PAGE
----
4
$\begingroup$

I have a categorical variable (e.g., office locations) with about 500 values. The frequency of the values follow a power-law distribution (if you sort the categorical values by frequency descendingly), where a few values have the highest frequencies, and the other ones fall off in frequency (long-tail, to the right).

I need to use this variable as a predictor in a logistic regression model. I am using scikit-learn. I want to know what's the best way to do one hot encoding (OHE) on this variable? I was thinking the following approaches.

  • Leave the top 10 frequently occurring values alone, but map all the other values as "other".
  • Since these values are geographic location, map the values into coarse-grained regions (e.g. go from cities to state/country/continent).

Are there any other sensible ways to transform this categorical variable for use in logistic regression? I also note that scikit-learn doesn't play well, or at all, with categorical variables, and that is why I have to use OHE as a preprocessing step. However, if there are other libraries or techniques out there that can handle categorical predictor variables, I'd be open to explore and try (even if they are available in R).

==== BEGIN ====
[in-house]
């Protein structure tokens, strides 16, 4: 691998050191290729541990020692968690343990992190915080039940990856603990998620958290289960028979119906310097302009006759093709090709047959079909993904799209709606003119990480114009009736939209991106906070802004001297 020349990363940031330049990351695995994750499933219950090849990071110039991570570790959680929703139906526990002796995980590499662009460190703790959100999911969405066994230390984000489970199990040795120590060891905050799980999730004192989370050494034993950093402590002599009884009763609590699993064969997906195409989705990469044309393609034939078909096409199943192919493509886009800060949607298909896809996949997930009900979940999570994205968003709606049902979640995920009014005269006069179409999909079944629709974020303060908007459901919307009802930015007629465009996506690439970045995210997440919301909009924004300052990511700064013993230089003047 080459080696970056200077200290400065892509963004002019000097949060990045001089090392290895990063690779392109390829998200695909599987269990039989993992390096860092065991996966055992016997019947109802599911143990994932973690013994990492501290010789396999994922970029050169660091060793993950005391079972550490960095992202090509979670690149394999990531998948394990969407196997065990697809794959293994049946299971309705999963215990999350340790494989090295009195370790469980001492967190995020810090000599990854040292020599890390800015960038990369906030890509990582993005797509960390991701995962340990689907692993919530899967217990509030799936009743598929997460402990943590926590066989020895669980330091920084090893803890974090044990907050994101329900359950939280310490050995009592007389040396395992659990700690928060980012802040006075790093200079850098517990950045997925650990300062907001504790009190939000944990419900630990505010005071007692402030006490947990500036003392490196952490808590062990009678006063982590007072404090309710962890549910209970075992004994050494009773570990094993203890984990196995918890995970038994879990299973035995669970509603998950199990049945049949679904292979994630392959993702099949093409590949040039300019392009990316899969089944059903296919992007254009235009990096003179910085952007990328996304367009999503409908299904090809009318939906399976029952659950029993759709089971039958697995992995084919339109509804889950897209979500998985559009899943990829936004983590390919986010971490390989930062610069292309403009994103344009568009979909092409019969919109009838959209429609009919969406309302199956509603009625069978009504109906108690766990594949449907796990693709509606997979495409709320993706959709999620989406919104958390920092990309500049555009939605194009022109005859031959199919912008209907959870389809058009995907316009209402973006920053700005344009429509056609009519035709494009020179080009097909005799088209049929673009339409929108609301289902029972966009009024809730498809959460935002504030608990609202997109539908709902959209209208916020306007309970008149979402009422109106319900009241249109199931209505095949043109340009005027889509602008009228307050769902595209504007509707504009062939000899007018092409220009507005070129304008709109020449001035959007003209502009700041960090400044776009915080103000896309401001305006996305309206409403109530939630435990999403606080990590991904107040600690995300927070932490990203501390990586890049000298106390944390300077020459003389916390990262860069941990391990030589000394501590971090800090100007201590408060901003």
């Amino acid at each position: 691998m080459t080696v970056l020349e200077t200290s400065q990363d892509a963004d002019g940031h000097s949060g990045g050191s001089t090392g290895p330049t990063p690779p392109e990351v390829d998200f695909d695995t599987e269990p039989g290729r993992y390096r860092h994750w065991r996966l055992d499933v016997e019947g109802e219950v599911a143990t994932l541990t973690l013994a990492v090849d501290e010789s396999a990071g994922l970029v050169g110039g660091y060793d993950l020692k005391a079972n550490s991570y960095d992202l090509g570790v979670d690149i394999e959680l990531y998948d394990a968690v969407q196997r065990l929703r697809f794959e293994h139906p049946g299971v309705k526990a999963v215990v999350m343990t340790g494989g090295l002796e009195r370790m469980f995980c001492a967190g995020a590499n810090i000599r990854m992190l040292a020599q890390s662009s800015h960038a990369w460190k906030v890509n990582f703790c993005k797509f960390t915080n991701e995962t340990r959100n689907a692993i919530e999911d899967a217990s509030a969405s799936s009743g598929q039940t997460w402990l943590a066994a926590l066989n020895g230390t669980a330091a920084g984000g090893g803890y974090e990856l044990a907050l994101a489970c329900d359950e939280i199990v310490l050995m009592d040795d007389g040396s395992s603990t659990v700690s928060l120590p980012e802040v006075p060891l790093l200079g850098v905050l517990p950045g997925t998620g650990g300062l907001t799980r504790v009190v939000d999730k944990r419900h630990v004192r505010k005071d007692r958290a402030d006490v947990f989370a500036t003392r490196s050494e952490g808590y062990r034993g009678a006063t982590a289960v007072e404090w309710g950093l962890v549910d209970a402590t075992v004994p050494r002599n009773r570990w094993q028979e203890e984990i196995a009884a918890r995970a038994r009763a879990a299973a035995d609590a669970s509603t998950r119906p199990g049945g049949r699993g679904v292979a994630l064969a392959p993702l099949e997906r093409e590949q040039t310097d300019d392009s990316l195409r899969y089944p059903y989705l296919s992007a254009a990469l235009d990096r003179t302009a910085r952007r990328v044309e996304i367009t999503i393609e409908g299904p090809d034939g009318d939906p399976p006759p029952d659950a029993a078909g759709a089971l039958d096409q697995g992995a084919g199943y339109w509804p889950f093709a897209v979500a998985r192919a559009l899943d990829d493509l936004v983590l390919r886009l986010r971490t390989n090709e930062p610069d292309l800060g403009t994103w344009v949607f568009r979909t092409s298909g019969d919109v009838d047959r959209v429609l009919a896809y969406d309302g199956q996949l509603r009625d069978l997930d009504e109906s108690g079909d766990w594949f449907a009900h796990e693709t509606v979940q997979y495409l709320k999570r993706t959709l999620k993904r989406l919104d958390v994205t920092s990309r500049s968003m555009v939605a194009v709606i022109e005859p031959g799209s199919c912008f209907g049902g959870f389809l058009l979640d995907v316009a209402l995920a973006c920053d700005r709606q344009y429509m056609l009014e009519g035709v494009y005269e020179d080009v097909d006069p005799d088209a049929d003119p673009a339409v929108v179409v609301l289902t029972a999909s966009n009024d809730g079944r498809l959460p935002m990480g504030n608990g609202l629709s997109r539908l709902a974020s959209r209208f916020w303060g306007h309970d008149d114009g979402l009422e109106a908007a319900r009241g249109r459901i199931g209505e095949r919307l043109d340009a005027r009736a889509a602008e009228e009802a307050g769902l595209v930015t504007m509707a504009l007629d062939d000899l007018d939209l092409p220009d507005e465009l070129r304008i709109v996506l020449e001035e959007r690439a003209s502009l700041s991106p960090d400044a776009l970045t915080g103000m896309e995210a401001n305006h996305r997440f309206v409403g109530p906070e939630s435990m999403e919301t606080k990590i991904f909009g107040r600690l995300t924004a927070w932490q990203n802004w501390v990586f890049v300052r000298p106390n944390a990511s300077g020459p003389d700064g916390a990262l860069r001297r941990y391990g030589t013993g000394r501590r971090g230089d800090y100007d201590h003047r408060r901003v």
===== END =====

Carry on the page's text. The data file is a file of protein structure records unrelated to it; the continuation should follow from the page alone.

$\endgroup$
  • $\begingroup$ Think about using the factor variable with its 500 levels, but then use regularized logistic regression, aka tye lasso (in R, package glmnet). See stats.stackexchange.com/questions/146907/… for the idea of fused lasso (but I do not know about implementations in R) $\endgroup$ – kjetil b halvorsen Jun 7 '17 at 14:53
  • $\begingroup$ Would your intended use of your model allow you to treat the office locations as a random effect instead of a multi-category fixed effect? That is sometimes done to account for differences among medical institutions in analysis of multi-center data. $\endgroup$ – EdM Jan 25 at 20:21
1
$\begingroup$

You could use the categorical variable with its 500 levels as is, but then use regularized logistic regression. In Principled way of collapsing categorical variables with many levels? one idea is to used the fused lasso, but there are other possibilities. I cannot see how the power-law distribution is relevant, and your idea of merging all but the 10 most frequent levels is problematic. That two levels both have low frequency in no way indicates they have the same effect!

| cite | improve this answer | |
$\endgroup$

Your Answer

By clicking “Post Your Answer”, you agree to our terms of service, privacy policy and cookie policy

Not the answer you're looking for? Browse other questions tagged or ask your own question.